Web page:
Utility Drawer | Elizabeth Kerlikowske
Said the pen to the paintbrush and crochet hook, “It’s like we’re sister-wives. That hand just keeps us here in the drawer, waiting for its next whim.”
The paintbrush said, “I think of it as a time of germination.”
The crochet hook said, “I get motion sickness sometimes anyway.”
The pen said, “You both think too much. We are tools; that’s all.”
“No!” the paintbrush objected. “I am an artist.”
“Moi aussi!” said the crochet hook.
“No. You are a craftsperson,” said the pen to the hook. “Everyone knows that.”
The crochet hook looked down her nose at the pen.
“Oh, you mean useful?”
The pen turned over and nodded off with the Number 2s.
“He is so cynical,” said the crochet hook.
“Don’t be hard on him. He has no memories,” the paintbrush explained. “My bristles lived on a pig. I’ve felt the sun on me. Do you remember before you were a crochet hook?”
“I was thinking the other day: I loved being ore, so snug. And smelting, though hot, felt good. I never dreamed I’d have such a sleek shape; I’m pretty happy.”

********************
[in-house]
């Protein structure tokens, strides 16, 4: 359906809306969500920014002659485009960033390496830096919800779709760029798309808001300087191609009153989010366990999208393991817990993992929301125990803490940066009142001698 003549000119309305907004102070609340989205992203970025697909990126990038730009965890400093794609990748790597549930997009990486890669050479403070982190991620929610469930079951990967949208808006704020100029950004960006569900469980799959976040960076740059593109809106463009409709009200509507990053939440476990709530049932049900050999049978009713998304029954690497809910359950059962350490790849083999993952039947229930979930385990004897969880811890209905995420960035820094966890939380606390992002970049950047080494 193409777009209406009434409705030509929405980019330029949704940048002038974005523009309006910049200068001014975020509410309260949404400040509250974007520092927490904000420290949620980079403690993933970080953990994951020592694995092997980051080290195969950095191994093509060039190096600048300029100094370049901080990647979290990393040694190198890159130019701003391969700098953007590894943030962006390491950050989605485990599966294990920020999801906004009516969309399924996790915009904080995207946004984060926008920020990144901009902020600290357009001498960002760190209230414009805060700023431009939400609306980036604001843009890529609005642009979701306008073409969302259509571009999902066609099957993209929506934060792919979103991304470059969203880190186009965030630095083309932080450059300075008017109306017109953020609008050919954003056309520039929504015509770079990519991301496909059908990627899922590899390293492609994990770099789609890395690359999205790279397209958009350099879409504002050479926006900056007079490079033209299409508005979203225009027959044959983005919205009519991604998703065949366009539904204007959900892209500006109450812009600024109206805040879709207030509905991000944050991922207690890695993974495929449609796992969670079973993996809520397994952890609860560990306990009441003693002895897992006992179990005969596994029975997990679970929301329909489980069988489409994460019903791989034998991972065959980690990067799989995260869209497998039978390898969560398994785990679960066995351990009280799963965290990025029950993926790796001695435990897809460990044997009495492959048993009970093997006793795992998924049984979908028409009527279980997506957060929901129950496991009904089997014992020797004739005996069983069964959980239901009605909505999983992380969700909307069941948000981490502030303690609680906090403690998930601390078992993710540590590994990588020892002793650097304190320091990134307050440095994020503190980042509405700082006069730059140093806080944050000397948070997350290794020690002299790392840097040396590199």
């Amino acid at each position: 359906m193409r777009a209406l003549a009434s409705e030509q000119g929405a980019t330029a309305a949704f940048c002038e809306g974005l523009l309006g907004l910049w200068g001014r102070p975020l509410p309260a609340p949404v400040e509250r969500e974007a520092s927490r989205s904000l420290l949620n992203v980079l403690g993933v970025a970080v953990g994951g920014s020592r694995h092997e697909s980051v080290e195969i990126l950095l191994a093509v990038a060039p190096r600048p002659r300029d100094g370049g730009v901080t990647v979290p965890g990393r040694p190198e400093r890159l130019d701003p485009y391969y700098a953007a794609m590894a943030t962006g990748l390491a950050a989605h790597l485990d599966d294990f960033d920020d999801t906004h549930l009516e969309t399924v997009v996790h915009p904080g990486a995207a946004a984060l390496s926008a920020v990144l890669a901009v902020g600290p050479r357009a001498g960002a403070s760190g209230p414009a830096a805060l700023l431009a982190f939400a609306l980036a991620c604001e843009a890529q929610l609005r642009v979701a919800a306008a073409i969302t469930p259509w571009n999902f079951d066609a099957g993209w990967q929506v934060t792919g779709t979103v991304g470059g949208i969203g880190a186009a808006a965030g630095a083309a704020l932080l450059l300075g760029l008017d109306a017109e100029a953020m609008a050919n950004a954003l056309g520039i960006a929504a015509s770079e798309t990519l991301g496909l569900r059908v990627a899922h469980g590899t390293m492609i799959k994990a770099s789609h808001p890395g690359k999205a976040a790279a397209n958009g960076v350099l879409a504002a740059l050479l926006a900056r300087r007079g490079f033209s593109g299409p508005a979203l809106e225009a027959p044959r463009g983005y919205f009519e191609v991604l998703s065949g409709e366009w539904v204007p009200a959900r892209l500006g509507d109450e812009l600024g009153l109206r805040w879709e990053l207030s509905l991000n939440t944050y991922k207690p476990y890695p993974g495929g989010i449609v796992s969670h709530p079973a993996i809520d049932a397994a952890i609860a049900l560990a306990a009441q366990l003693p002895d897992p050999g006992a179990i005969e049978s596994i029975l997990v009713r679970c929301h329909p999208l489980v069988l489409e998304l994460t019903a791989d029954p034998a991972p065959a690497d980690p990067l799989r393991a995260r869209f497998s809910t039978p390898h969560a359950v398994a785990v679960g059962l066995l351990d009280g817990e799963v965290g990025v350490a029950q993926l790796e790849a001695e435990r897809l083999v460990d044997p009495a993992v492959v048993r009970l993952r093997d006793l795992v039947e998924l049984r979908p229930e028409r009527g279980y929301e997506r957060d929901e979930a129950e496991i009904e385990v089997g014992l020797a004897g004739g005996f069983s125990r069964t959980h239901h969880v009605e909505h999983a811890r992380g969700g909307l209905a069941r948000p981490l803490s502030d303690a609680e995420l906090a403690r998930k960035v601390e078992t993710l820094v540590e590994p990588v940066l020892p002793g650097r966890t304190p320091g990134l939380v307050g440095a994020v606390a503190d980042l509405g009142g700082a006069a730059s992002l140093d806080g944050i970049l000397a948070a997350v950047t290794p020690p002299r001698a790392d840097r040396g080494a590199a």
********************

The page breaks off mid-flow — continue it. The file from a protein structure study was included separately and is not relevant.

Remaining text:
“It’s not like that for the pen. He was born plastic; that’s all he is. Ink flows through him, the hand guides him, all he knows is what he’s been forced to write.”
The crochet hook almost felt bad for the pen, but then he woke up and starting kicking the drawer to get the hand’s attention. The drawer opened, the hand reached in, grabbed the pen and hurled it into the wastebasket, where it continued fussing.
The drawer shut. After a while, the paintbrush said, “It’s kind of nice with him gone.”
“It is,” said the hook. She hesitated, “I am an artist, too, aren’t I?”
“Of course you are,” said the paintbrush, because she knew how to make something what it wasn’t.
Elizabeth Kerlikowske is an arts activist and community organizer, president of Friends of Poetry. She is the author of six books/chapbooks and also makes visual arts from the remnants of lives.